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i am running a program in c++ on windows and on linux. the output is meant to be identical. i am trying to make sure that the only differences are real differences oppose to working inviorment differences. so far i have taken care of all the differences that can be caused by \r\n differences but there is one thing that i can't seem to figure out.

in the windows out put there is a 0.000 and in linux it is -0.000

does any one know what can it be that is making the difference?


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Hard to say as you're not showing a piece of relevant code that outputs that :) – favoretti Dec 4 '11 at 12:51
It doesn't make a difference, regardless or how you see it. What will you do with signed/unsigned zero? Add it? Mutliply it? Divide by it? – FailedDev Dec 4 '11 at 12:52
@FailedDev: it does make a difference. Think of a function that tends to 0, it can come either from the negative part of the y-axis, or from the positive part of the y-axis. – ninjalj Dec 4 '11 at 13:03
up vote 1 down vote accepted

Since in the IEEE floating point format the sign bit is separate from the value, you have two different values of 0, a positive and a negative one. In most cases it doesn't make a difference; both zeros will compare equal, and they indeed describe the same mathematical value (mathematically, 0 and -0 are the same). Where the difference can be significant is when you have underflow and need to know whether the underflow occurred from a positive or from a negative value. Also if you divide by 0, the sign of the infinity you get depends on the sign of the 0 (i.e. 1/+0.0 give +Inf, but 1/-0.0 gives -Inf). In other words, most probably it won't make a difference for you.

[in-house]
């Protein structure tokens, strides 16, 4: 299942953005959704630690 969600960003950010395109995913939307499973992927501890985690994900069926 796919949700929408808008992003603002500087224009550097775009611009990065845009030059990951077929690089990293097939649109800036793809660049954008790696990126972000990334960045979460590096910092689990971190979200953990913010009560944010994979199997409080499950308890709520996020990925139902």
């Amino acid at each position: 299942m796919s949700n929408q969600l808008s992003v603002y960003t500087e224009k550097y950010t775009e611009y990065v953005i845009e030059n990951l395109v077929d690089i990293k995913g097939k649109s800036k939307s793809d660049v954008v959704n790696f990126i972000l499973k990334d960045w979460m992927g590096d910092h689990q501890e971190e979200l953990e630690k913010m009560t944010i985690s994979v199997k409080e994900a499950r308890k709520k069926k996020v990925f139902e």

Note however that the different output does not necessarily mean that the number itself is different. It could well be that the value in Windows is also -0.0, but the output routine on Windows doesn't distinguish between +0.0 and -0.0 (they compare equal, after all).

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Probably it comes from differences in how the optimizer optimizes some FP calculations (that can be configurable - see e.g. here); in one case you get a value slightly less than 0, in the other slightly more. Both in output are rounded to a 0.000, but they keep their "real" sign.

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Unless using (unsafe) flags like -ffast-math, the compiler is limited in the assumptions it can make when 'optimizing' IEEE-754 arithmetic. First check that both platforms are using the same rounding.

Also, if possible, check they are using the same floating-point unit. i.e., SSE vs FPU on x86. The latter might be an issue with math library function implementations - especially trigonometric / transcendental functions.

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how do i check what floating-point unit they are using? – user690936 Dec 8 '11 at 15:09

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